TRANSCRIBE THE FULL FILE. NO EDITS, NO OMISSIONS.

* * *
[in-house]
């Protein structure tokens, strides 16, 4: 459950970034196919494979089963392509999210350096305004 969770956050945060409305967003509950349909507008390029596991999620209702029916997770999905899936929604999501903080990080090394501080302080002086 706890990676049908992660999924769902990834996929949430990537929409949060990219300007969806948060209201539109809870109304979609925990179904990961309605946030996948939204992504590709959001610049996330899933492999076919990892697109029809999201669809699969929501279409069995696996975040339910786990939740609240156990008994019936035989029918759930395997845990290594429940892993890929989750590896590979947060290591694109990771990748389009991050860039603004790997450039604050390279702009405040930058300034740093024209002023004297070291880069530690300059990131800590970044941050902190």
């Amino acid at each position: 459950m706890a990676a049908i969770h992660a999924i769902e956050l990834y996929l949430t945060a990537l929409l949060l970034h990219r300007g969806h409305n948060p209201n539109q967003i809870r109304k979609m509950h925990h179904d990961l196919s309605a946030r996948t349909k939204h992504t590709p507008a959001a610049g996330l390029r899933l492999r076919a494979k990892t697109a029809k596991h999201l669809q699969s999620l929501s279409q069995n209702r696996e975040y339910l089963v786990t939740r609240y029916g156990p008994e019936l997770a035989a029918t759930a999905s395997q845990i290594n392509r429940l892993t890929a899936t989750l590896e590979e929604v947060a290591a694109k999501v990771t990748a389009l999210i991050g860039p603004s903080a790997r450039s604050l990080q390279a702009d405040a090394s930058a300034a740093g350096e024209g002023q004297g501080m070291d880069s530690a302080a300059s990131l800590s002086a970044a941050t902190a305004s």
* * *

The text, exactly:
[in-house]
């Protein structure tokens, strides 16, 4: 459950970034196919494979089963392509999210350096305004 969770956050945060409305967003509950349909507008390029596991999620209702029916997770999905899936929604999501903080990080090394501080302080002086 706890990676049908992660999924769902990834996929949430990537929409949060990219300007969806948060209201539109809870109304979609925990179904990961309605946030996948939204992504590709959001610049996330899933492999076919990892697109029809999201669809699969929501279409069995696996975040339910786990939740609240156990008994019936035989029918759930395997845990290594429940892993890929989750590896590979947060290591694109990771990748389009991050860039603004790997450039604050390279702009405040930058300034740093024209002023004297070291880069530690300059990131800590970044941050902190």
């Amino acid at each position: 459950m706890a990676a049908i969770h992660a999924i769902e956050l990834y996929l949430t945060a990537l929409l949060l970034h990219r300007g969806h409305n948060p209201n539109q967003i809870r109304k979609m509950h925990h179904d990961l196919s309605a946030r996948t349909k939204h992504t590709p507008a959001a610049g996330l390029r899933l492999r076919a494979k990892t697109a029809k596991h999201l669809q699969s999620l929501s279409q069995n209702r696996e975040y339910l089963v786990t939740r609240y029916g156990p008994e019936l997770a035989a029918t759930a999905s395997q845990i290594n392509r429940l892993t890929a899936t989750l590896e590979e929604v947060a290591a694109k999501v990771t990748a389009l999210i991050g860039p603004s903080a790997r450039s604050l990080q390279a702009d405040a090394s930058a300034a740093g350096e024209g002023q004297g501080m070291d880069s530690a302080a300059s990131l800590s002086a970044a941050t902190a305004s």